“Land Is Life”: Indians Vs. Agro-industry In Mato Grosso Do Sul

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¶1. (U) Summary: Indigenous groups and agriculturalists disagree
vigorously over land rights in Mato Grosso do Sul state, and
observers on both sides see no easy solution to a problem with
economic and cultural dimensions. On one side, the GOB, NGOs and
indigenous groups insist that state governments must return native
lands to the Indians, who then intend to return to their traditional
way of life. On the other, state and local political leaders scoff
at the legitimacy of Indian demands, saying this would break the
back of the region’s prosperity. In the background, the Indians are
grappling to define themselves. Indian participation in democratic
politics is rising, but there were also indications of possible
increased polarization at the grassroots level. End Summary.

¶2. (U) During a March 10-13 visit to Mato Grosso do Sul State,
Consul General and Poloff met with a variety of Federal and State
government, private sector, and indigenous representatives. Poloff
also visited an Indian reservation on the outskirts of the regional
city of Dourados (pop. 200,000). Among those interviewed were:
State Governor Andre Puccinelli, State Chief Justice Elpidio
Helvecio Chaves, Federal Prosecutor and indigenous rights advocate
Marco Antonio Delfino, Federal Anthropologist (Consultant to
Prosecutor) Marcos Homero Ferreiro Lima, President of the local
federation of industries (FIEMS) Sergio Marcolino Longen, Catholic
Indigenous Missionary Council (CIMI) attorney Rogerio Battaglia, and
Guarani indigenous leaders Otonicl Ricardo, Teodora de Souza, Edil
Benites, and Norvaldo Mendes.

Agriculturalists vs. Indians

¶3. (U) Mato Grosso do Sul’s thriving agriculture, powered by
sugarcane, cattle, wood, and soy production is moving the state
forward economically. The agricultural boom, however, has cost
indigenous groups, mostly Guarani and Terena Indians, their
ancestral lands. During the 1950s, Indians were pushed off their
lands in a variety of ways, ranging from purchases for artificially
low prices to outright expulsion. Consequently, only 0.5 percent of
the state’s territory remains in the hands of indigenous groups,
according to State Prosecutor Marco Antonio Delfino. This contrasts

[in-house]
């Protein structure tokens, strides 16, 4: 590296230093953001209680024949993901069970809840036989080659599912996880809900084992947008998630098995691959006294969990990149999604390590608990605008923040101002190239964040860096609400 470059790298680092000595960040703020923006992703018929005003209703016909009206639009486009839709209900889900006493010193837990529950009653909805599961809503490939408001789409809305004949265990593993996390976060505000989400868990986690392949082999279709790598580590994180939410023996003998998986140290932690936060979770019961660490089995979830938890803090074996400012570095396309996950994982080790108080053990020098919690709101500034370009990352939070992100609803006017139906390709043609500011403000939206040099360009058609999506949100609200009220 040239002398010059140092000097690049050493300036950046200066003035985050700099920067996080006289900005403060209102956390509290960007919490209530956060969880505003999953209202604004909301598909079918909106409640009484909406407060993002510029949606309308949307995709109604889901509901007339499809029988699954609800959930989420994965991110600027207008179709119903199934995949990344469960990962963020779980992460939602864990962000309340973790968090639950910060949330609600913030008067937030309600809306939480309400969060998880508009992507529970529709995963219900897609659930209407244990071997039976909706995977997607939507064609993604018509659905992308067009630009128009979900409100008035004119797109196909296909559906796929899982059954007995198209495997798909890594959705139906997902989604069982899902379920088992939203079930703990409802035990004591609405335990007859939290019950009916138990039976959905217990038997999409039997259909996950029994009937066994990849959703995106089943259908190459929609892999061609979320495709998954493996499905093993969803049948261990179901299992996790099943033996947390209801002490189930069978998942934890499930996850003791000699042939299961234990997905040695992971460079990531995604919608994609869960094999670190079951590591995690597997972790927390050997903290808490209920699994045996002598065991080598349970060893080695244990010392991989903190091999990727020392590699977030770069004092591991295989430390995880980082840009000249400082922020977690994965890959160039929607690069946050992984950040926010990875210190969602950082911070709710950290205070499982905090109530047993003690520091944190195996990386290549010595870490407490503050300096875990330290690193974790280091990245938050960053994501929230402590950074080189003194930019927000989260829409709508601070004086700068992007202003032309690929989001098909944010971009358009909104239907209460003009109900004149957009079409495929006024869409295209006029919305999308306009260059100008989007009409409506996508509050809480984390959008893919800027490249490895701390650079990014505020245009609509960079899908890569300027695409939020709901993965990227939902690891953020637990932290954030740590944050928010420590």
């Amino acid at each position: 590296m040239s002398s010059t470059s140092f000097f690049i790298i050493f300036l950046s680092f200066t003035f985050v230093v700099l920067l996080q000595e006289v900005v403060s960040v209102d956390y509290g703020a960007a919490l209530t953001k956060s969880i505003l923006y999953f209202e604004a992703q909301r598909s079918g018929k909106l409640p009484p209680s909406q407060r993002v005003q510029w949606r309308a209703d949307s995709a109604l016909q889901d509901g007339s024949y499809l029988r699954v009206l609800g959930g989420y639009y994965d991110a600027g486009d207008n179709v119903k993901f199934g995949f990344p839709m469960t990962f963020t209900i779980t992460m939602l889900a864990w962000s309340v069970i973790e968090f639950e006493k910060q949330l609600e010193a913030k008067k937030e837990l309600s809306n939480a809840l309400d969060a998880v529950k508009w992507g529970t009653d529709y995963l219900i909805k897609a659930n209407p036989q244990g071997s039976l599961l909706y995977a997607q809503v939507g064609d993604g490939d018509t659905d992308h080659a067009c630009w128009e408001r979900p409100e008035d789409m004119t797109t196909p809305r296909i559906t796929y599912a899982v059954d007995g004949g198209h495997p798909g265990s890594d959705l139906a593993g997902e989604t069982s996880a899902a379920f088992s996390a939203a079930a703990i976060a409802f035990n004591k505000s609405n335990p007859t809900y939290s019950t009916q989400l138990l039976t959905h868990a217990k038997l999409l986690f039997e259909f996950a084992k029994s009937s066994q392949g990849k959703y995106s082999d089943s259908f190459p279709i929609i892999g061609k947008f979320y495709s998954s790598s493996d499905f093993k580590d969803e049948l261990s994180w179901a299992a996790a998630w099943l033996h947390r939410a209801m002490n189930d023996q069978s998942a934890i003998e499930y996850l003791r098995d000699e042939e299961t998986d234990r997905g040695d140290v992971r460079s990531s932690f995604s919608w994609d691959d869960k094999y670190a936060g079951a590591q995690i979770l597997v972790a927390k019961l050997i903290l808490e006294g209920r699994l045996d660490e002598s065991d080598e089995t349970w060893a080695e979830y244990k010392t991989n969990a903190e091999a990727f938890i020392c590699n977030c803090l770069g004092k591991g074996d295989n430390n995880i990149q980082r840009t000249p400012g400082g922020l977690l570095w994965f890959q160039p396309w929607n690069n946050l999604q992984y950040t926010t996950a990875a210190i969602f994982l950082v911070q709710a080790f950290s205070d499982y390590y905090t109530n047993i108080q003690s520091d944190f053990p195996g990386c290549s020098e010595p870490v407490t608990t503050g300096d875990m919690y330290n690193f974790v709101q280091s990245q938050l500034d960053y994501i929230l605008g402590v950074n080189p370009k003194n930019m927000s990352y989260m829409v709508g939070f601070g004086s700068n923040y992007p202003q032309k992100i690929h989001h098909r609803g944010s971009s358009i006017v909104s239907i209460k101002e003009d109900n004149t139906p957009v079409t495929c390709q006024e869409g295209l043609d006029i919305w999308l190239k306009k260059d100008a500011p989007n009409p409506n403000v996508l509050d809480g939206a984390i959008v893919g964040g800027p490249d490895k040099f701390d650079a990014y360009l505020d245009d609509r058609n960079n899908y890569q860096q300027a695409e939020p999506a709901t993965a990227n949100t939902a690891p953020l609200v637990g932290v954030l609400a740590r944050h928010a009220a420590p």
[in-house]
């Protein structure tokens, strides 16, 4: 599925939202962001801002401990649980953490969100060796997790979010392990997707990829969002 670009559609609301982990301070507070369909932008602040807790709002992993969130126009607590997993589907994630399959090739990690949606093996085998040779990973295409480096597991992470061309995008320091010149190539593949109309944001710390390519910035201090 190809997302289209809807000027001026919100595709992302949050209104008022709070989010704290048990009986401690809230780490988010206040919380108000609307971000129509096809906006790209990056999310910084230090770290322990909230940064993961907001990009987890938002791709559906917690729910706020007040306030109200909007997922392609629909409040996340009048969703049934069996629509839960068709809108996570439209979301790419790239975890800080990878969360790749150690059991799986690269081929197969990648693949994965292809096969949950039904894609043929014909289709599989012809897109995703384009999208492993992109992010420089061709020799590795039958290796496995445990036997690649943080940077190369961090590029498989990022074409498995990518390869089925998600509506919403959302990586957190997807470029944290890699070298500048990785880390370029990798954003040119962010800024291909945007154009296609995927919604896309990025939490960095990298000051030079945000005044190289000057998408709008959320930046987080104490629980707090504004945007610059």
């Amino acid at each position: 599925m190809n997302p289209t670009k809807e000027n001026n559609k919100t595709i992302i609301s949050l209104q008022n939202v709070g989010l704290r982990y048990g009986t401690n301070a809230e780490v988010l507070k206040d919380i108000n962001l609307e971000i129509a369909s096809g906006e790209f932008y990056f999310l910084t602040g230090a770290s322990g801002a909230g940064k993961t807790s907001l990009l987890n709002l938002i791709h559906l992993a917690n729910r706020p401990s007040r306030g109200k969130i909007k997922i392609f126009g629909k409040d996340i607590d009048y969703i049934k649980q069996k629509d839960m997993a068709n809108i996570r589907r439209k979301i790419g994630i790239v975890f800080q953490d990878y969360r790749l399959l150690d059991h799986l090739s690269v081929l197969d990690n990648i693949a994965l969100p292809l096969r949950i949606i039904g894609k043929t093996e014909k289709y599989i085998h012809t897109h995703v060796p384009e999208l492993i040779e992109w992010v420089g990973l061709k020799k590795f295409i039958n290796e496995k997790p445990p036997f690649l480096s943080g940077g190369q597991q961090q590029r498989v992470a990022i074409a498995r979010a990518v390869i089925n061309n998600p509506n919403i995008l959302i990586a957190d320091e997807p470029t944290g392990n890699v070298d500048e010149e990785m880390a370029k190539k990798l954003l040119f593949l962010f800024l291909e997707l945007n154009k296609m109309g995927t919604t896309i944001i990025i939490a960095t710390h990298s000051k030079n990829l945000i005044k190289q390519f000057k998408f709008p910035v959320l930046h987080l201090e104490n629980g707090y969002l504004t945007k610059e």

with neighboring Mato Grosso State where 27 percent of the land
remains in indigenous hands.

Farmers Have Land, But Not Titles

¶4. (U) Mato Grosso do Sul’s agribusinesses possess the contested
lands, in many cases for decades, but relatively few have legal
title to those holdings. According to University of Sao Paulo
geographer Professor Ariovaldo Umbelino de Oliveira, 30 to 40
percent of the big agriculturalists in states like Mato Grosso do
Sul have no title to their holdings. Encouraged by the recent
Raposa/Serra do Sol decision (Refs A and B), the Indians are now
awaiting a Federal Government survey (“demarcation”) that promises
to give back their ancestral territories.

The Establishment: Just Say No!

¶5. (SBU) State and local leaders from the top down were adamant in
their rejection of Indian land demands. They also had strong
criticisms of Indian attitudes and culture. Among the views

— Governor Puccinelli scoffed at the idea that land, in an
agricultural state like Mato Grosso to Sul, could be taken away from
productive farmers who had cultivated these lands “for decades” and
returned to Indian groups.

— State Chief Justice Chaves complained that Indian advocacy
groups, including the Catholic Church NGO CIMI, regularly slander
local law enforcement representatives, charging them with torture
and racism, when local officials are simply trying to enforce the

–Chaves warned that trends toward separatism in the Indian
community – concentrating Indians on expanded reservations – would
only magnify their problems. Dourados has a neighboring
reservation, which Chaves predicted would become “Brazil’s first
indigenous favela” if tendencies to isolate and give separate
treatment to indigenous peoples continue.

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–Chaves and other local officials clearly believed the Indian land
claims and stated intentions to return to traditional life were